Karim Adeyemi: The discarded Bayern Munich youngster now plotting their downfall

By Sports Desk February 15, 2022

It's November 25, 2020. A young German winger stands on the touchline anxiously waiting to step on to the Allianz Arena pitch for his Champions League debut in his hometown.

But as he waits to be allowed on, there are people watching both on television and in the largely empty stands who know this isn't how it should've been.

Rather than wearing the all-red of Bayern Munich, Karim Adeyemi jogs on in the all-black of Salzburg with the Austrian champions 3-0 down.

A technically gifted and rapid forward, Adeyemi has long been considered one of Germany's most promising young players, having cost Salzburg a reported €3million when he was 16.

Adeyemi had left Bayern six years earlier. It's a detail that has dominated much of his early professional career, with questions about why he left never far away.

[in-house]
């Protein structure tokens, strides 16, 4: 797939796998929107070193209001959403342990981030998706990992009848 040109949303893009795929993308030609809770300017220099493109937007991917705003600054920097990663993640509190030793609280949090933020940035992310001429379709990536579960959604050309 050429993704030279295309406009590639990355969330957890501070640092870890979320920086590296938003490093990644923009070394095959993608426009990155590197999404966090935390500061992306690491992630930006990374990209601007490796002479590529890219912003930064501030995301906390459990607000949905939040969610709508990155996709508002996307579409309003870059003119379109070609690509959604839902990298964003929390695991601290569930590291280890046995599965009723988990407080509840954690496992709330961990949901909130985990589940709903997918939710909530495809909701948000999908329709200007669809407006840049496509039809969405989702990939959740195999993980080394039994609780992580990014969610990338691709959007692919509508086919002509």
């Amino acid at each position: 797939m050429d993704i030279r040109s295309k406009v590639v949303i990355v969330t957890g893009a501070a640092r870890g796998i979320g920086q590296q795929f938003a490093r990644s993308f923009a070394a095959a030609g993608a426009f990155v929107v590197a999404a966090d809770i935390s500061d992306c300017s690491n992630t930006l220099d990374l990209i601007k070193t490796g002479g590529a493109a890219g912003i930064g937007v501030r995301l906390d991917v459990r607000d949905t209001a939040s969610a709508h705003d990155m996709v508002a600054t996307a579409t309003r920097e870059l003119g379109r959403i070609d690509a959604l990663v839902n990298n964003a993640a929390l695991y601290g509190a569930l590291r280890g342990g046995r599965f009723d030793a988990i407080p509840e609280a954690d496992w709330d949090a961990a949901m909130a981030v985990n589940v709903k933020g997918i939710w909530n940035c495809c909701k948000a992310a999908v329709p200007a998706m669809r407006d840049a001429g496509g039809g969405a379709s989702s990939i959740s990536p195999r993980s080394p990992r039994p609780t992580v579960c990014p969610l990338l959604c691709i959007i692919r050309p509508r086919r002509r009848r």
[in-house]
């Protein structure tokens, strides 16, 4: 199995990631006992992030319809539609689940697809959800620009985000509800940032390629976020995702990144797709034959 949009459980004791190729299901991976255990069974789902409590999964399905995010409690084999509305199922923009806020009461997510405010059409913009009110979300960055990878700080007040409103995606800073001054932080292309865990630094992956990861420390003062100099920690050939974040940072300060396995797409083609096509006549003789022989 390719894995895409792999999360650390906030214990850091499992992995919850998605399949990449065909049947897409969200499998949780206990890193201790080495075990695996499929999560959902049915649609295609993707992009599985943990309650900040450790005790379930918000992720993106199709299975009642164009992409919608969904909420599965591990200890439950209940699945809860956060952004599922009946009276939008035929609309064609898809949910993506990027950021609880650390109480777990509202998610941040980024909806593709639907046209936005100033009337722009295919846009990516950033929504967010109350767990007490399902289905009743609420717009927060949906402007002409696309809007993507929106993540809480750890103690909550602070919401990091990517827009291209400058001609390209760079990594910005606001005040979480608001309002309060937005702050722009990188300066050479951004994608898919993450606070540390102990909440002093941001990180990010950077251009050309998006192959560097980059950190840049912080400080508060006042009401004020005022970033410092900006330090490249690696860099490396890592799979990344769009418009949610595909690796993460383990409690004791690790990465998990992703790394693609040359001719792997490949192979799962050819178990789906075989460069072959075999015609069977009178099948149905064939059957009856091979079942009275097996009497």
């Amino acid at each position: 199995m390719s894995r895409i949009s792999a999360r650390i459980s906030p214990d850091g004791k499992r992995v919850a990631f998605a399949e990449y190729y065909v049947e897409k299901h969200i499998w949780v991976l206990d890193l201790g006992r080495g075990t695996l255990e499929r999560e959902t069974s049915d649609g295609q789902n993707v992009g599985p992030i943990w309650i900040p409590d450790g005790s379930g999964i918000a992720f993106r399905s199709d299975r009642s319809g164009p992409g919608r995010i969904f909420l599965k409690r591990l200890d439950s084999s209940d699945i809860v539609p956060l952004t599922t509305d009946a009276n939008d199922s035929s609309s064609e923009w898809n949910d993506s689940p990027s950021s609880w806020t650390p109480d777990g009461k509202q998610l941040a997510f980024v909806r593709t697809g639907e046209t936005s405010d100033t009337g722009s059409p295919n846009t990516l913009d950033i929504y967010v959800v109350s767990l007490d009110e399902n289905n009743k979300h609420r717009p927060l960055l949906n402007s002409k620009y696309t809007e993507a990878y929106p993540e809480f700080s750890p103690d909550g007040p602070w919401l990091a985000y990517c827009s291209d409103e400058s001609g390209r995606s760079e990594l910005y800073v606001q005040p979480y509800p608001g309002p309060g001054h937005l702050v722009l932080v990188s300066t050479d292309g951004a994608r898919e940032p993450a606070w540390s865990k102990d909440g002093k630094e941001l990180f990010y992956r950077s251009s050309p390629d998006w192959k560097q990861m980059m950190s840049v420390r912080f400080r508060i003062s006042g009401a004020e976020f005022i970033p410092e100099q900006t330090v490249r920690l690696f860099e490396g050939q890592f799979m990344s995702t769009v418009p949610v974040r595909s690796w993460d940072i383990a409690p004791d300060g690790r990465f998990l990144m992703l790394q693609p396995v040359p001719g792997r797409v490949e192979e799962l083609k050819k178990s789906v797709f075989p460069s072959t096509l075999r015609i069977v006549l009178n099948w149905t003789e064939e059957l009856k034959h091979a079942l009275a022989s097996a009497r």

Now 20, Adeyemi has previously spoken at length about his attitude as a kid, how learning wasn't much to his liking and distraction was a regular nuisance to him. These factors certainly didn't help at Bayern.

Neither, Adeyemi alleged in the past, did the club, who he said showed little support to players who strayed from "the plan". The collective, rather than individualistic talents, was prioritised.

He and Bayern were simply not a good match at the time. He left Die Roten and, while such a disappointment might've been enough to derail other ordinary kids, Adeyemi has since proven he is rather extraordinary.

A move to a smaller local club, Unterhaching, soon followed. It was there that, according to youth coach Marc Unterberger, Adeyemi was able to develop with a greater degree of individual emphasis and that eventually translated into him becoming a better asset for the team as a whole.

"He had his own thoughts on how to deal with things," Unterberger told Stats Perform in 2021. "We never wanted to change him completely, and I think we succeeded quite well. Karim is a really great guy and a great person.

"Until the time Karim came to us, we had never had such an exceptional player in our youth division.